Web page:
You join us at a VERY tricky moment. Our forehead’s prickling; sweat seeping out one molecule at a time.  Our right ankle’s twitching like Michael J Fox in a Mannheim bidding war. Our eyes are piercing space and time. The last time we felt a mental frenzy like this was 30 seconds before a fight in a Wetherspoon’s.

SEAT Ibiza FR ST front

But we’re not fighting. In fact, we’re not moving. We’re very definitely not moving. We’re in Worcestershire, stationary, trying to join the A435 (North) from Tanners Green Lane.

Up until now we’d been getting on reasonably well with SEAT’s face-lifted Ibiza FR. It looks less like an M&S handbag than the VW Polo with which it shares its gubbins. It also WON’T lead people to believe that you’re hiding a stash of Tena Lady in the glovebox – and you can’t say THAT about its other brother from the Veedub mother, the Skoda Fabia. Oh, and this “ST” version’s estate rear end is integrated so well that it might take you 4 full days to realise it’s an estate. Spotted it already? Just us then.

But here’s the catch. This particular car has an FR badge on it, which means the bonnet contains a 148bhp, 1.4 litre twin-charged petrol engine and a DSG gearbox. Unfortunately, combining these two things creates all sorts of bad mechanical alchemy. We’ll call it badchemy.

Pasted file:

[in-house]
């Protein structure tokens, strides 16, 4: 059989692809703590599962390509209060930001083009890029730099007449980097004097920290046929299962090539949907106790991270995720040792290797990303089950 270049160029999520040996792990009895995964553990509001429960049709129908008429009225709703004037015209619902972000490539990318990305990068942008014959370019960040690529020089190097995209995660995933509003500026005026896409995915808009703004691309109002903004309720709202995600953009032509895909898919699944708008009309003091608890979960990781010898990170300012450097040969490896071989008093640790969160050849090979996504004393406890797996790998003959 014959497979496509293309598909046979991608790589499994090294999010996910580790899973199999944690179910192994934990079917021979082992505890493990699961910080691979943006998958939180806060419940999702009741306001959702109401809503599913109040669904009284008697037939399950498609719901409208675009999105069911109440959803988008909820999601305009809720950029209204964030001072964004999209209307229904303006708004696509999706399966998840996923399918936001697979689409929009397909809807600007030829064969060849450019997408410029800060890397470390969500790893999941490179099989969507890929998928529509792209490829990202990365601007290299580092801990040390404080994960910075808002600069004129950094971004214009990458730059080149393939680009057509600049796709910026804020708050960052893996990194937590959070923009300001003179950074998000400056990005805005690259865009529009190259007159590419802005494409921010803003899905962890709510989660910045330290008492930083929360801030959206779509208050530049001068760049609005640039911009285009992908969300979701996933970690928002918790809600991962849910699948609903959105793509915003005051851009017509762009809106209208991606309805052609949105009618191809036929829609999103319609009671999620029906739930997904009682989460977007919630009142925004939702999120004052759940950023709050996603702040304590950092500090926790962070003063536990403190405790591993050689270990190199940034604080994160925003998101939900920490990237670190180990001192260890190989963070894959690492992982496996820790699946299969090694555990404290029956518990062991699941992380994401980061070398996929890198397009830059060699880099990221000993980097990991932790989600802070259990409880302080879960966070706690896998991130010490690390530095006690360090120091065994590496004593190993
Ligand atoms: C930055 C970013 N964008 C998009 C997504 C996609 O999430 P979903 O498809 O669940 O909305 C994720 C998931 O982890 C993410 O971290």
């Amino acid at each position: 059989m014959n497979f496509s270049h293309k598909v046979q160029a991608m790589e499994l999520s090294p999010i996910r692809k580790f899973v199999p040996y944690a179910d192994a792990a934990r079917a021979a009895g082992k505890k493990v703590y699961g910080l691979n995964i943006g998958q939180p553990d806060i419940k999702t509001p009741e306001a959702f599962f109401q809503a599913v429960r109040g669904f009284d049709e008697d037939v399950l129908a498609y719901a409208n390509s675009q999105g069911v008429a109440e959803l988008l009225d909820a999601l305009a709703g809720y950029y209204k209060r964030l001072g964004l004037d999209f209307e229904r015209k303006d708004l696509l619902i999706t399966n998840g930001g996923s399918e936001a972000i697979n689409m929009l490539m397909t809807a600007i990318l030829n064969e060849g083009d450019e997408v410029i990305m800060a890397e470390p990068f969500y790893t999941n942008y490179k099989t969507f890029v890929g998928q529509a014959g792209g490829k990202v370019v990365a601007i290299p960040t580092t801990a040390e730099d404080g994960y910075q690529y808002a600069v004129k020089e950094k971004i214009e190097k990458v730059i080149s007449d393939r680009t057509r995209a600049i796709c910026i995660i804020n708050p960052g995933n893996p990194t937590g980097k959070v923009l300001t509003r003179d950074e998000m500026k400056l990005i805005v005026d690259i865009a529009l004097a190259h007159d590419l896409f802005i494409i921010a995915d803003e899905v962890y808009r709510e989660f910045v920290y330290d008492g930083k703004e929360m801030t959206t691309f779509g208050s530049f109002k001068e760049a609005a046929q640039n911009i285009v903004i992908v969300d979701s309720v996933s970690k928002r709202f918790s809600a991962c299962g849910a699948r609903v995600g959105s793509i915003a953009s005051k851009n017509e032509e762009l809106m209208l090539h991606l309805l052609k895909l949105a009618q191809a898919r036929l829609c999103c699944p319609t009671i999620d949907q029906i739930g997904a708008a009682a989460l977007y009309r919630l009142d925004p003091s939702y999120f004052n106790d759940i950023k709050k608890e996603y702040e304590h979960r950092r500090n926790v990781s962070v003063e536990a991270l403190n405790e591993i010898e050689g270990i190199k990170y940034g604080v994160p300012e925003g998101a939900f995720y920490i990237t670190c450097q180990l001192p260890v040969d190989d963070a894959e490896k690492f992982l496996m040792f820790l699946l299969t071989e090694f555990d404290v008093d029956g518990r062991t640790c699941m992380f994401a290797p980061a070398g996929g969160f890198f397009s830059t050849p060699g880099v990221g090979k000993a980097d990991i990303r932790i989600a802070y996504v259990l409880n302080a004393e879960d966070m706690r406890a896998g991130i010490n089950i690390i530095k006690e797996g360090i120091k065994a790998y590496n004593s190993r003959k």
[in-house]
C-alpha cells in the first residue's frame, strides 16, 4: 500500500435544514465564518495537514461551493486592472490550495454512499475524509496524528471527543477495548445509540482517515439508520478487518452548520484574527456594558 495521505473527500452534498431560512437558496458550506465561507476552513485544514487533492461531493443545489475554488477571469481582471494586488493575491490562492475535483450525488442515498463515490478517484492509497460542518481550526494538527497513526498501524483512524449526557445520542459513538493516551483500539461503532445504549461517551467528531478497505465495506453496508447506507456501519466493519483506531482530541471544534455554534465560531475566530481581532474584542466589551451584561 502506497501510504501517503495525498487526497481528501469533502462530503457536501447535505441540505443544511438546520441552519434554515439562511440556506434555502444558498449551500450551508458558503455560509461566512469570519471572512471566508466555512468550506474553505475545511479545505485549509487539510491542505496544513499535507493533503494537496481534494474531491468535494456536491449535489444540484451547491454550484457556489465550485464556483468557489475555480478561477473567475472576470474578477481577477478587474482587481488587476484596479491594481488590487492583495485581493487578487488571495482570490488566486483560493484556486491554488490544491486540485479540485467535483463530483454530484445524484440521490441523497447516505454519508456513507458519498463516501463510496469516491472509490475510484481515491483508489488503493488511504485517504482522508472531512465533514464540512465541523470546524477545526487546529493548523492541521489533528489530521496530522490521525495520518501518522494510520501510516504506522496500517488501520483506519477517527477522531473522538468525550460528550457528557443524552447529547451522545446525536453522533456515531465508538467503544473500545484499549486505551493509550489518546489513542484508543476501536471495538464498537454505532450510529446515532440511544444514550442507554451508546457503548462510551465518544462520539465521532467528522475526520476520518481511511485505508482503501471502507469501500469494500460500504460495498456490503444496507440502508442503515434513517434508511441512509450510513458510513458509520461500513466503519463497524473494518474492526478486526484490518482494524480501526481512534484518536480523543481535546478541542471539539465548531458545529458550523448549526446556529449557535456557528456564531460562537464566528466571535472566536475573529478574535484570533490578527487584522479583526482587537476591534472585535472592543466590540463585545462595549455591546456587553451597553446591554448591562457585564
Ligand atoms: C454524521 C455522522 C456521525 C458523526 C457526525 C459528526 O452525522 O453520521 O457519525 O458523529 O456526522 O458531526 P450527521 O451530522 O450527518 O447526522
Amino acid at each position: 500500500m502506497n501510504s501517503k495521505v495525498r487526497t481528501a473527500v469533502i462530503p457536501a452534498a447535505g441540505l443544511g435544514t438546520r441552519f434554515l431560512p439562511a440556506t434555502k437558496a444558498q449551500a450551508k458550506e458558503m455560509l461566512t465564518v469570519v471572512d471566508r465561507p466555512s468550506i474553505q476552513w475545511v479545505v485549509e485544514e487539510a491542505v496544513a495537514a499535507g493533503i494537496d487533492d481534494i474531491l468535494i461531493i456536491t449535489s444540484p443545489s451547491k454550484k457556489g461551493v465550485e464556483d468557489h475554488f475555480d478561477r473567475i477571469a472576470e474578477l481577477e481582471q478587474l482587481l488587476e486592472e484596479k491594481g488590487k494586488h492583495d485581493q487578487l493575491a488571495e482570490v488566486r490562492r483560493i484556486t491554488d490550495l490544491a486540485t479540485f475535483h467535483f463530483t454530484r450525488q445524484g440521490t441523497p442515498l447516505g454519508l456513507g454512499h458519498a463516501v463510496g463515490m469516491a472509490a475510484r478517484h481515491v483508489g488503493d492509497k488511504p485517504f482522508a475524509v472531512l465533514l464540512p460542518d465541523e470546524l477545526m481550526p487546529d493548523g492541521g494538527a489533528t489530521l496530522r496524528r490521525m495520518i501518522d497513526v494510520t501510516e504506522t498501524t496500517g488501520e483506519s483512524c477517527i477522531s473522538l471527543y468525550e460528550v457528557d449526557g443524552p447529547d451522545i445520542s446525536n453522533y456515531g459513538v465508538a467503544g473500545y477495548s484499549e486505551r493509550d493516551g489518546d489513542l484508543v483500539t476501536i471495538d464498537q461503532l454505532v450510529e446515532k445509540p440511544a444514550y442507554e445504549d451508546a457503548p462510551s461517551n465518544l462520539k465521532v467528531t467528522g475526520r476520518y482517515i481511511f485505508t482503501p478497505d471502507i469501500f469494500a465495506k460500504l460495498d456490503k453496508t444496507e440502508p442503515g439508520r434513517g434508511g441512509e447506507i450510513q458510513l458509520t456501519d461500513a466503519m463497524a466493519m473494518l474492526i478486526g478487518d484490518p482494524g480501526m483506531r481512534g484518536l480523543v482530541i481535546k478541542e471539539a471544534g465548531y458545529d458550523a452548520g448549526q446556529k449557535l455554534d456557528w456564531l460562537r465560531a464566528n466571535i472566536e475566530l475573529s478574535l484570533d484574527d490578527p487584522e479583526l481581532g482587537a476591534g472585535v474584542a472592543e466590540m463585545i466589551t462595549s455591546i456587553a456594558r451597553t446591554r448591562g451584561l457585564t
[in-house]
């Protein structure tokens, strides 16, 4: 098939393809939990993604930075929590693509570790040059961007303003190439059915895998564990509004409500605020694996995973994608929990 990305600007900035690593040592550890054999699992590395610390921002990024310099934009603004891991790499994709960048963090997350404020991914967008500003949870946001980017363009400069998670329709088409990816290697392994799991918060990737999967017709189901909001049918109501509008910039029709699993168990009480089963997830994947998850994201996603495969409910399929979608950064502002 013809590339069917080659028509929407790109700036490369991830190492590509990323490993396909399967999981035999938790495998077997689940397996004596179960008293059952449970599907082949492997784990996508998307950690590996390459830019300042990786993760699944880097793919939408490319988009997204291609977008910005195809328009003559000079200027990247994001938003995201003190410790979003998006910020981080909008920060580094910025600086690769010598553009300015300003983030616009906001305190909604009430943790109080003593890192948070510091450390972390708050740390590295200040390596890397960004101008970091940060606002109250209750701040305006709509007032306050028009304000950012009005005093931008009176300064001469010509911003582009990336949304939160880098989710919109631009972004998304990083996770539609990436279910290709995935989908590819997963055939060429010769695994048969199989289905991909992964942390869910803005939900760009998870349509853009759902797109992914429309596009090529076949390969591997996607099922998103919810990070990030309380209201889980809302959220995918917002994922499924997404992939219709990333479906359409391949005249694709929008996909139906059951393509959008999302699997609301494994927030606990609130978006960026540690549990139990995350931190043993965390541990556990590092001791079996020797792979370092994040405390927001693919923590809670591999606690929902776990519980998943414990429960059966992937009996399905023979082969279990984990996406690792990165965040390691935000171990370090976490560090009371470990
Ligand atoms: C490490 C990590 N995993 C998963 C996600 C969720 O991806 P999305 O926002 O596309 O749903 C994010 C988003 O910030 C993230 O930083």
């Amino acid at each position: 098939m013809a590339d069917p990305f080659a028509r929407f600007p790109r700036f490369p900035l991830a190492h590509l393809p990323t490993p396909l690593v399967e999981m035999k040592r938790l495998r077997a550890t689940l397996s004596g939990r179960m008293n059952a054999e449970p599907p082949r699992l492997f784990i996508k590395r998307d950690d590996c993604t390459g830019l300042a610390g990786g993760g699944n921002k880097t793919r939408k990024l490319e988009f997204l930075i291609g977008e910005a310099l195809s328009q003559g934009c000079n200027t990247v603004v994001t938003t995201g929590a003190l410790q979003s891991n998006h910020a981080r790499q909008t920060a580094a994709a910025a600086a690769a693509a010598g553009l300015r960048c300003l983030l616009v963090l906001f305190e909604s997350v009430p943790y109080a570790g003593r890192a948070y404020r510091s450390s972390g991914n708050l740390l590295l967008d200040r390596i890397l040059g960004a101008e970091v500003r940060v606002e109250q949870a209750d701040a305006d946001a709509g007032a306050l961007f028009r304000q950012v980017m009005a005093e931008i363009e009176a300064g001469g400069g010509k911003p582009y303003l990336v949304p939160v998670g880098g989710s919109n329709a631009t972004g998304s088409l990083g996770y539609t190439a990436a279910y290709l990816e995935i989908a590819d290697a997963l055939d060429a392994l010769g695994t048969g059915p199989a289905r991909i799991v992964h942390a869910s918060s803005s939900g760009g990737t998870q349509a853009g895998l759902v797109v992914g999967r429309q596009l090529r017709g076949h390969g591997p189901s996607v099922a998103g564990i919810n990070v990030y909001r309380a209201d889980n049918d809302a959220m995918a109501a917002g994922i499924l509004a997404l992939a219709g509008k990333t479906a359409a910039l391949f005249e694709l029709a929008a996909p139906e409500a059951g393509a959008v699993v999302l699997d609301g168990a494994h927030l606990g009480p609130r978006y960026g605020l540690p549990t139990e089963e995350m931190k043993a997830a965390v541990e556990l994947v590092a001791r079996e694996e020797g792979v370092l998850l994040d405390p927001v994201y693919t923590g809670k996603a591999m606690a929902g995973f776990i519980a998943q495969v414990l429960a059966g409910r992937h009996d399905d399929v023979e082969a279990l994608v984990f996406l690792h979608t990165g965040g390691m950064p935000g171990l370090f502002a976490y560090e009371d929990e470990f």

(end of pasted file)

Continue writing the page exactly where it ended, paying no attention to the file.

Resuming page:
SEAT Ibiza FR badge

Let’s talk about throttle response. If you’re travelling at a speed the engine deems appropriate, and you’re in a gear that the transmission finds agreeable, there’s a reasonable chance of being propelled forward within a second or two of suggesting such a thing to the accelerator. But, if the box and motor have a disagreement during their leisurely exchange, they’ll put you on hold indefinitely. It’s like the bad old days of double lag in auto-boxed turbo-diesels. You may as well play Greensleeves and put a brew on.

Which is a shame. Because if you change gear yourself, CONCENTRATE on what the engine’s up to and ANTICIPATE what gear the transmission might fancy a few yards down the road, the Ibiza FR can shuffle along very well. But can most people be arsed with that, most of the time? Doubt it. They shouldn’t have to in a car they’ve paid £18k for.

The quick shuffle is exactly what has led us to the end of Tanners Green Lane, where Betty Swollocks is paying us a visit. We’re suffering the most obvious symptom of the badchemy created twixt engine and transmission. Traction. Or lack thereof.

SEAT Ibiza FR ST rear

Like many cars with DSG boxes, the Ibiza FR isn’t a fan of quick getaways. But it is very keen on axle tramp and trying to blow the bulb in its ESP light. It goes like this… you press the throttle, and very little happens because the engine hasn’t got the memo yet. So you press it harder. Then the engine finally receives the memo, possibly via messenger pigeon, thus jumping into action and immediately causing one of the front wheels to get flustered and break traction. Obviously the ESP won’t stand for any such ruffianism, so it cuts the power immediately. At this point, you’re doing 4mph with the car’s brain assuming the road is so slippy that the wheels can’t possibly deal with more than 20% of the engine’s power without liquefying themselves.

The 178bhp version of this engine, like what you get in Polo GTIs, Ibiza Cupras and Fabia vRS isn’t as peaky or laggy, has an easier-to-modulte throttle and… is better. In the FR, you quickly learn to never attempt quick getaways at all. Which, when you’re trying to join a damp A-road without any slip-road run-up, is quite frustrating.